ORACLE DATABASE 11g
THE LATEST RELEASE WILL HELP CIOS SAVE TIME—AND MONEY.
It’s said that the way to a person’s heart is
through the stomach, but not if you’re a CIO.
With IT executives, the sure way to gain
appreciation is through the wallet. Anything
that is going to lop money off the budget,
through direct savings or decreasing IT staff
support responsibilities, is sure to land you on
my Christmas card list.
With the debut of Oracle Database 11g, Oracle has sent customers a release that will increase organizational efficiencies and
create excellent goodwill. Oracle has done a lot of smart things
with their first database release in several years that should save
the City of Orlando money—and my staff some headaches.
Oracle went in the right direction here, stressing manage-ability over new features and functions. Companies are less
likely to move data off a database that’s already performing well
to take advantage of new features. But if the new version can free
up disk space or run faster, that’s a different story.
Moreover, the palpable excitement I’m getting from the
beta test community is alluring. These are people who are not
going to sugarcoat things, but I haven’t heard many complaints.
Instead, the feedback I’ve heard is positive. The numbers I’ve
been hearing are quite frankly staggering—a 25 percent increase
in performance, 70 percent faster in an Oracle Real Application
Clusters environment. That’s very cool, to put it mildly.
What in particular about Oracle Database 11g do I think will
prove to be the big selling points? Speaking for myself, here are
the items that really caught my attention:
Oracle Advanced Compression and Oracle Partitioning. Disk
space is getting cheaper all the time, but data growth remains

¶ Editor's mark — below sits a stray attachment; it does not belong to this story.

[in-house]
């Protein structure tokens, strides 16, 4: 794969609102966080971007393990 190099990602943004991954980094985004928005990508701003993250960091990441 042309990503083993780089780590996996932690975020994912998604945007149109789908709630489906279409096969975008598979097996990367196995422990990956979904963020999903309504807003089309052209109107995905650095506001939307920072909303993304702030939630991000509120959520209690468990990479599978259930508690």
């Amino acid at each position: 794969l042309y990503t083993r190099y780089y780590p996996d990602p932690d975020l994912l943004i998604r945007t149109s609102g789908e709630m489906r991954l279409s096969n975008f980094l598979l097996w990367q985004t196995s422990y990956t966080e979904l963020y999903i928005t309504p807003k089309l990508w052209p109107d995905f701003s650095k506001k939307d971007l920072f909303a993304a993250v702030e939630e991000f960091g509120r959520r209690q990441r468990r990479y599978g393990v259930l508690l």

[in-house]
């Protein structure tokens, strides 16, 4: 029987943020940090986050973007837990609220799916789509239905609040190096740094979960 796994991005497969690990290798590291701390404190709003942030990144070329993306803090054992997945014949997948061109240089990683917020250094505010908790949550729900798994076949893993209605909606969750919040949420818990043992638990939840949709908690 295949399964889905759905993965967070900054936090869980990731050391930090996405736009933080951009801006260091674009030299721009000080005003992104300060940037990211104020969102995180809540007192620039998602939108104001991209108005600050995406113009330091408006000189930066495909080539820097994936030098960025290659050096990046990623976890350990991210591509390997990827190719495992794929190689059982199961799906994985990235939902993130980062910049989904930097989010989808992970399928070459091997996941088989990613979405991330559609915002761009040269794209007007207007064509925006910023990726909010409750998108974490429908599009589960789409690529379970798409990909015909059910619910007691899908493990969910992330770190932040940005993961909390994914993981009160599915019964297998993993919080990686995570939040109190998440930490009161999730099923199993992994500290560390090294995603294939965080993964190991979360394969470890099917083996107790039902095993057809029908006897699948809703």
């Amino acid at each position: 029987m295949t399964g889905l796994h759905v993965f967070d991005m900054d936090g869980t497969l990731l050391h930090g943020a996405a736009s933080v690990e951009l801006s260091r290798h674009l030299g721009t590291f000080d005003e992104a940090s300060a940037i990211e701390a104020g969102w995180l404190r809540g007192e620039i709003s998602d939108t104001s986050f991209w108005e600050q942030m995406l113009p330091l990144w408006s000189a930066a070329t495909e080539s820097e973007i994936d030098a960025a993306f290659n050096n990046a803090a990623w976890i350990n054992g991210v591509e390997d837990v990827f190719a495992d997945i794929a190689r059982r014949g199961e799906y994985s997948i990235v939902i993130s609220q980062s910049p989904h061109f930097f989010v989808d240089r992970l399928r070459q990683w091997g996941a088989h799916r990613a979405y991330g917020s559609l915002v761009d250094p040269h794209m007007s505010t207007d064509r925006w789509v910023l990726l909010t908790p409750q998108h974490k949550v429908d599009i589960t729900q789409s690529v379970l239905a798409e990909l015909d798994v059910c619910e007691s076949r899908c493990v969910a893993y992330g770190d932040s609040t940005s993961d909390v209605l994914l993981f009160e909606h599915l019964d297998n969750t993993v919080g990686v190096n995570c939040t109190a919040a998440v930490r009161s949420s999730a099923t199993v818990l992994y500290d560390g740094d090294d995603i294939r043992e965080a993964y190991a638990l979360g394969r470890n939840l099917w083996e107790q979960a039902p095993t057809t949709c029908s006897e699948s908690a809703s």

explosive, making storage costs an issue regardless of disk price.
Big global corporations are running databases with hundreds of
thousands of terabytes of data, and that can get pricey. Oracle
Database 11g’s compression and partitioning features will help
CIOs save money because they can use multiple storage tiers.
The numbers I’ve seen cite a savings of up to three times the disk
capacity with compression alone. Score one for the budget.
Overall performance. Everything I’ve seen about performance
suggests that Oracle Database 11g really screams. For example,
one number has the database backing up 25 percent more
quickly than its predecessors, which will not only reduce down-
time but also save staff time on backups.
Oracle Real Application Testing. This is the ability to capture
and replay using real data rather than dummy numbers. This
should cut testing time down significantly. In a typical scenario,
it could take four or five weeks for testing, and real application
testing could narrow it down to a couple of days. Something
like this just improves the whole total ownership experience.
Anything I can do to get systems up and running more quickly
with less staff saves money. Another budget pleaser here.
Oracle Active Data Guard. Standby databases are traditionally a business continuity feature, but active data guard lets me
configure the database to offload actual live data activities to the
standby database. This increases performance and lessens the
time it takes to do queries. Looking at the big picture, it also
means that you don’t require as many resources for the production database. Again, a money- and time-saver.
Oracle Total Recall. This lets me go back in time to do a query
for any particular date. If I want to do a query search on something from five months ago to compare it to how we do the
process today, this feature makes it easy to do. I don’t know of
any other database that does this.
High software quality. From what I hear in the testing community, this is a very high-quality release with very few bugs. This
means a number of good things for the CIO. Other companies
that sell applications with Oracle as the back-end database will
be able to certify more quickly, allowing CIOs to leverage these
new features more quickly. If you’re a non-Oracle application
user, shortening the lag time between the database release and
support for your application allows you to get the cost savings
and better performance that much faster.
The bottom line with Oracle Database 11g for many CIOs,
including myself, is that it should save our organizations money
and perform at a higher level than previous incarnations. Translating that into business results should be a slam dunk, and I
think we’ll see many people moving to the latest release fairly
quickly as a result. <>
JOHN MATELSKI is chairman of the International Oracle User Community (IOUC)
and a member of the board of directors of Quest International Users Group. He
has been chief security officer and deputy CIO for the City of Orlando, Florida,
for the past ten years.